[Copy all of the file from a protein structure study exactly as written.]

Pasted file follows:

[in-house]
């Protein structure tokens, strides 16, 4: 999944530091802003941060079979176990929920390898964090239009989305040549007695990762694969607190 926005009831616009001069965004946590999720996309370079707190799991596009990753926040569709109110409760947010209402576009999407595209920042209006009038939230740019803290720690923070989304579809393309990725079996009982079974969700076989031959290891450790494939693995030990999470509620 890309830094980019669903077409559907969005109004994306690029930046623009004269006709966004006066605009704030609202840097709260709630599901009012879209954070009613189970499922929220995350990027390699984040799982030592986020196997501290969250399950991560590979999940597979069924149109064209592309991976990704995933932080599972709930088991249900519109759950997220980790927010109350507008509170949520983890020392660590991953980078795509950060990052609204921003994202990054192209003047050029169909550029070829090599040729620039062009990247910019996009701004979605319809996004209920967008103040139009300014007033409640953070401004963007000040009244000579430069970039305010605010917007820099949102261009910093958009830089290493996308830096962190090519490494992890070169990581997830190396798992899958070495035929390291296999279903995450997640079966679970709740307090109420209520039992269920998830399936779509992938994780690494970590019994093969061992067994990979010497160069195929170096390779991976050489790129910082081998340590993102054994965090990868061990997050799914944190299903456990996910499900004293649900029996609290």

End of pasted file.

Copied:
[in-house]
């Protein structure tokens, strides 16, 4: 999944530091802003941060079979176990929920390898964090239009989305040549007695990762694969607190 926005009831616009001069965004946590999720996309370079707190799991596009990753926040569709109110409760947010209402576009999407595209920042209006009038939230740019803290720690923070989304579809393309990725079996009982079974969700076989031959290891450790494939693995030990999470509620 890309830094980019669903077409559907969005109004994306690029930046623009004269006709966004006066605009704030609202840097709260709630599901009012879209954070009613189970499922929220995350990027390699984040799982030592986020196997501290969250399950991560590979999940597979069924149109064209592309991976990704995933932080599972709930088991249900519109759950997220980790927010109350507008509170949520983890020392660590991953980078795509950060990052609204921003994202990054192209003047050029169909550029070829090599040729620039062009990247910019996009701004979605319809996004209920967008103040139009300014007033409640953070401004963007000040009244000579430069970039305010605010917007820099949102261009910093958009830089290493996308830096962190090519490494992890070169990581997830190396798992899958070495035929390291296999279903995450997640079966679970709740307090109420209520039992269920998830399936779509992938994780690494970590019994093969061992067994990979010497160069195929170096390779991976050489790129910082081998340590993102054994965090990868061990997050799914944190299903456990996910499900004293649900029996609290």